The Commission has two categories of Aerial Photography records
- Existing evidence of human activity (urban and rural, current and historic)
- Archaeological Surveying of open land and smaller areas not built on.
For Activity 1
A large collection of aerial photographs obtained from Aerofilms Ltd (formed in 1919) and from smaller collections and from the RAF survey records is held by each of the Commissions for Scotland and Wales and by English Heritage. These form the main content of the online “Britain from Above” project.
For Activity 2
The Commissions are the main providers of Aerial Surveys and processes.
Dr Toby Driver is the Aerial Investigator for the Commission in Wales and whilst being mainly involved in Activity 2 also has a role in Activity 1 in recording the ongoing land development in Towns and the countryside. There are two natural effects which assist in aerial surveying for archaeological purposes. The most useful is the effect of vegetation growth on land surfaces with underlying impervious layers revealing shapes and patterns below ground which may indicate historic activity now covered over. The second effect uses the shadow cast by sunlight on the shapes and forms on the land surface which are more easily discernable from altitude than at ground level.
Covered Building foundations and floor areas and road and trackways have been discovered by analysing vegetation growth differences. Shadow effects have been used to identify man made mounds or ditches and weathered way routes. Appropriate conditions are required to undertake surveys e.g. Clear air, time of day for altitude of the sun. Semi drought conditions enhance vegetation differences and ground frosts give better visual contrasts of ground level forms. Technical advances in recent years have enabled greater accuracy and provided more detail in aerial survey surface investigations. The use of new laser ranging technology called LIDAR has enabled more accurate plotting of ground features even in areas hidden by trees.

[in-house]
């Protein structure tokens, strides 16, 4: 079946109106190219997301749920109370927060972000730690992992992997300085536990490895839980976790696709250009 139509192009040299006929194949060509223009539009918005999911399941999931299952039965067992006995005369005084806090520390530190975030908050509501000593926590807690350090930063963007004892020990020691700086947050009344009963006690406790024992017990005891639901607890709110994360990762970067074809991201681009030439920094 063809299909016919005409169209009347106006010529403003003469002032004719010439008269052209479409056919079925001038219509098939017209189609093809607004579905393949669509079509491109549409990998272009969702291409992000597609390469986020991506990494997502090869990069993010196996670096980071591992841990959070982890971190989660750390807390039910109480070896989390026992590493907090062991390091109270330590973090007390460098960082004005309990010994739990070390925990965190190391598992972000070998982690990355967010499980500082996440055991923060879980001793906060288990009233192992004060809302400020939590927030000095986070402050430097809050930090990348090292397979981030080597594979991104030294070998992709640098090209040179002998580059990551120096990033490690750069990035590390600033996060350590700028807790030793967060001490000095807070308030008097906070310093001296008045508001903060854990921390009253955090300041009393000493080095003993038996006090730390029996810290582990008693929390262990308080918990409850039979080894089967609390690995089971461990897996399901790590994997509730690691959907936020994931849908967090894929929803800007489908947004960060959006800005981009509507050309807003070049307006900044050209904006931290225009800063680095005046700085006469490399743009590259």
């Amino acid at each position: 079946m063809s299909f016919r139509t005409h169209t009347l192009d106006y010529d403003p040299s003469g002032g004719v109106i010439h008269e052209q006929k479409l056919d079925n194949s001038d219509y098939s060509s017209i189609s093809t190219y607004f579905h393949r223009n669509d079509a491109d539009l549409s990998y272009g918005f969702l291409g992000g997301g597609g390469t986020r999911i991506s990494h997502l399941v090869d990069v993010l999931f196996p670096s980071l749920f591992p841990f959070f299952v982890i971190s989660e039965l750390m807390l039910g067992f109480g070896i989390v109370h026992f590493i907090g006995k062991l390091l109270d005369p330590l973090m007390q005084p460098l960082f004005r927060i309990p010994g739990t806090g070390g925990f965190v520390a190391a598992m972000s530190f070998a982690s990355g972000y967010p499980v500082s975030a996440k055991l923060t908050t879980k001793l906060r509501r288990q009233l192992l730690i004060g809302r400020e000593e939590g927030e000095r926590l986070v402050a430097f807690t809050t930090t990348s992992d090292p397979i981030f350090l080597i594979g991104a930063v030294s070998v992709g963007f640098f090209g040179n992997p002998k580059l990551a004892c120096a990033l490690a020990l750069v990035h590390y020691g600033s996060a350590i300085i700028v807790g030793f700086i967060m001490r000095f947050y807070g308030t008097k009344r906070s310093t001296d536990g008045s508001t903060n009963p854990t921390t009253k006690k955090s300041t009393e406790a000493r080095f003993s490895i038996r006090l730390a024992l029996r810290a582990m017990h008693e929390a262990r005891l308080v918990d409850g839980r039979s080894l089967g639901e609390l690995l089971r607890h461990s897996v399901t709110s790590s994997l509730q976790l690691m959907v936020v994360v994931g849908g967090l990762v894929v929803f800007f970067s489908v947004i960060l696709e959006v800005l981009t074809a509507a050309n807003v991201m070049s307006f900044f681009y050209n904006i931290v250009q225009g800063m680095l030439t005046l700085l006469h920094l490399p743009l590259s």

Aerial surveys in Wales range from Iron Age forts c700BC and later enclosures including traces of dwellings, to Roman roadways connecting their fort sites and through to Medieval times and early Industrial Revolution sites. A recent aerial survey provided the first evidence in West Wales of a Roman villa at Abermagwr close to a fort at Trawscoed. Many aerial surveys provided first time evidence of discoveries whilst later surveys provided additional information and clarifications. The identification of possible aerial survey sites arise from the study of early manuscripts or from land form indications such as possible valley settlements.
Aerial surveys are undertaken in two-seater high wing light aircraft operating from Withybush, Haverfordwest. Survey routes near to MOD sites or the drone testing site at Aberporth must be agreed with the Air Ministry. Future surveys may use unmanned drones but the larger types, whilst having an extremely useful technical ability are expensive to operate and are currently used exclusively by the military. Smaller ‘Hobby’ equipment are now available and affordable but will need to go through a teething period of random and irresponsible use before becoming acceptable for survey work. They may then provide an useful increase in amateur and professional aerial surveys and a modest expansion in our knowledge of our history and current development.
We may assume that Dr Driver will continue in gainful, employment adding to our knowledge and enjoyment of Wales from the Air.